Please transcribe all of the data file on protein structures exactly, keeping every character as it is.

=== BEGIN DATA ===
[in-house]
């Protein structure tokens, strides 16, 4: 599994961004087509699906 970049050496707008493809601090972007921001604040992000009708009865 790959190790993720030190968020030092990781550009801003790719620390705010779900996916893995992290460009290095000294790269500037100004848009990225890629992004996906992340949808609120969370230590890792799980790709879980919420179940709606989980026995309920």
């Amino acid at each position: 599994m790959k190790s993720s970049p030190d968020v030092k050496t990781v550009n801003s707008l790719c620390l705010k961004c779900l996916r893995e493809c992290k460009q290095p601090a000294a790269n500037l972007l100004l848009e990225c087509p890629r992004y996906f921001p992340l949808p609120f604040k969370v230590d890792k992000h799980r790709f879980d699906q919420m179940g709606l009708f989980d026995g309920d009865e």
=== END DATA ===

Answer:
[in-house]
């Protein structure tokens, strides 16, 4: 599994961004087509699906 970049050496707008493809601090972007921001604040992000009708009865 790959190790993720030190968020030092990781550009801003790719620390705010779900996916893995992290460009290095000294790269500037100004848009990225890629992004996906992340949808609120969370230590890792799980790709879980919420179940709606989980026995309920």
């Amino acid at each position: 599994m790959k190790s993720s970049p030190d968020v030092k050496t990781v550009n801003s707008l790719c620390l705010k961004c779900l996916r893995e493809c992290k460009q290095p601090a000294a790269n500037l972007l100004l848009e990225c087509p890629r992004y996906f921001p992340l949808p609120f604040k969370v230590d890792k992000h799980r790709f879980d699906q919420m179940g709606l009708f989980d026995g309920d009865e």